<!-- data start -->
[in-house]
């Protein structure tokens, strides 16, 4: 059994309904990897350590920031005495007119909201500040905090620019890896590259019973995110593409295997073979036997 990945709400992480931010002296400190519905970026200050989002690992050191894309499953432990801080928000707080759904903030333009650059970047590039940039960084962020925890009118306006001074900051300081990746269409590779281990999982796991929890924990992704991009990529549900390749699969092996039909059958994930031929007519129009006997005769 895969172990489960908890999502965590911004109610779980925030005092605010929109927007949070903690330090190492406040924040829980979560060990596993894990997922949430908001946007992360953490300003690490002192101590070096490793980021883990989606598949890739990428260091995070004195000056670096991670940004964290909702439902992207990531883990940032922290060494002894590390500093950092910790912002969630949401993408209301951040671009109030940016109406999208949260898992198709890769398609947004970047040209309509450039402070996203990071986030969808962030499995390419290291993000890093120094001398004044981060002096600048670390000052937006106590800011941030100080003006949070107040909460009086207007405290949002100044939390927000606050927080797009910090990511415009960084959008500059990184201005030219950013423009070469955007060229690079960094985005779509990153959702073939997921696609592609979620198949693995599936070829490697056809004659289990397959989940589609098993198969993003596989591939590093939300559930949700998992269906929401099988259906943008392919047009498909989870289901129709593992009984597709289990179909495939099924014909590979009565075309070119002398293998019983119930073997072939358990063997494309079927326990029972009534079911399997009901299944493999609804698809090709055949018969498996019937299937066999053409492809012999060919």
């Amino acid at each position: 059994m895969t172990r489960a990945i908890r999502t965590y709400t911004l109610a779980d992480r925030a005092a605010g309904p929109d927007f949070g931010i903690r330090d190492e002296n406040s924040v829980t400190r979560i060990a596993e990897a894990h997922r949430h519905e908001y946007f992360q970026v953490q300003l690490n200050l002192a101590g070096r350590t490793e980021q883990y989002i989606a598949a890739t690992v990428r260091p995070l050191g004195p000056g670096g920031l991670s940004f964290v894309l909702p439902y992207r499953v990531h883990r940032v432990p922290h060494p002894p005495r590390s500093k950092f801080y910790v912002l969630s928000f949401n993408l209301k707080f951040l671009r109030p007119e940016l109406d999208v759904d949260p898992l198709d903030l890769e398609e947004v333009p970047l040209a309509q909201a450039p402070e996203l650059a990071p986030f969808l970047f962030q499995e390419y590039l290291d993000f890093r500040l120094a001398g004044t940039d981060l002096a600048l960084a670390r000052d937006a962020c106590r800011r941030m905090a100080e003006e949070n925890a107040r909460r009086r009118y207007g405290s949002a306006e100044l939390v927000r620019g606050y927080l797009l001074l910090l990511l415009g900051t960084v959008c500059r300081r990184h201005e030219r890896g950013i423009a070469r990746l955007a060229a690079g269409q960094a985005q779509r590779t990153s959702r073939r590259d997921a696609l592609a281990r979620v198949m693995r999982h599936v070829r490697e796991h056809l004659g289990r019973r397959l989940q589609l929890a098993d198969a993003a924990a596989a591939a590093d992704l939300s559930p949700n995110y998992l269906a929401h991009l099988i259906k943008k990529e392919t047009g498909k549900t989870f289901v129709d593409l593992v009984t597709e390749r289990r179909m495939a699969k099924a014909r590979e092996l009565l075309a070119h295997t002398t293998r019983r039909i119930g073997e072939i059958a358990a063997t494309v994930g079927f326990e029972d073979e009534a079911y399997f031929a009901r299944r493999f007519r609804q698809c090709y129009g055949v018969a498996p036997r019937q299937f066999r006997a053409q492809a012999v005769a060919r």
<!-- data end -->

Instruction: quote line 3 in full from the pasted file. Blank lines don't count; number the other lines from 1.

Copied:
């Amino acid at each position: 059994m895969t172990r489960a990945i908890r999502t965590y709400t911004l109610a779980d992480r925030a005092a605010g309904p929109d927007f949070g931010i903690r330090d190492e002296n406040s924040v829980t400190r979560i060990a596993e990897a894990h997922r949430h519905e908001y946007f992360q970026v953490q300003l690490n200050l002192a101590g070096r350590t490793e980021q883990y989002i989606a598949a890739t690992v990428r260091p995070l050191g004195p000056g670096g920031l991670s940004f964290v894309l909702p439902y992207r499953v990531h883990r940032v432990p922290h060494p002894p005495r590390s500093k950092f801080y910790v912002l969630s928000f949401n993408l209301k707080f951040l671009r109030p007119e940016l109406d999208v759904d949260p898992l198709d903030l890769e398609e947004v333009p970047l040209a309509q909201a450039p402070e996203l650059a990071p986030f969808l970047f962030q499995e390419y590039l290291d993000f890093r500040l120094a001398g004044t940039d981060l002096a600048l960084a670390r000052d937006a962020c106590r800011r941030m905090a100080e003006e949070n925890a107040r909460r009086r009118y207007g405290s949002a306006e100044l939390v927000r620019g606050y927080l797009l001074l910090l990511l415009g900051t960084v959008c500059r300081r990184h201005e030219r890896g950013i423009a070469r990746l955007a060229a690079g269409q960094a985005q779509r590779t990153s959702r073939r590259d997921a696609l592609a281990r979620v198949m693995r999982h599936v070829r490697e796991h056809l004659g289990r019973r397959l989940q589609l929890a098993d198969a993003a924990a596989a591939a590093d992704l939300s559930p949700n995110y998992l269906a929401h991009l099988i259906k943008k990529e392919t047009g498909k549900t989870f289901v129709d593409l593992v009984t597709e390749r289990r179909m495939a699969k099924a014909r590979e092996l009565l075309a070119h295997t002398t293998r019983r039909i119930g073997e072939i059958a358990a063997t494309v994930g079927f326990e029972d073979e009534a079911y399997f031929a009901r299944r493999f007519r609804q698809c090709y129009g055949v018969a498996p036997r019937q299937f066999r006997a053409q492809a012999v005769a060919r």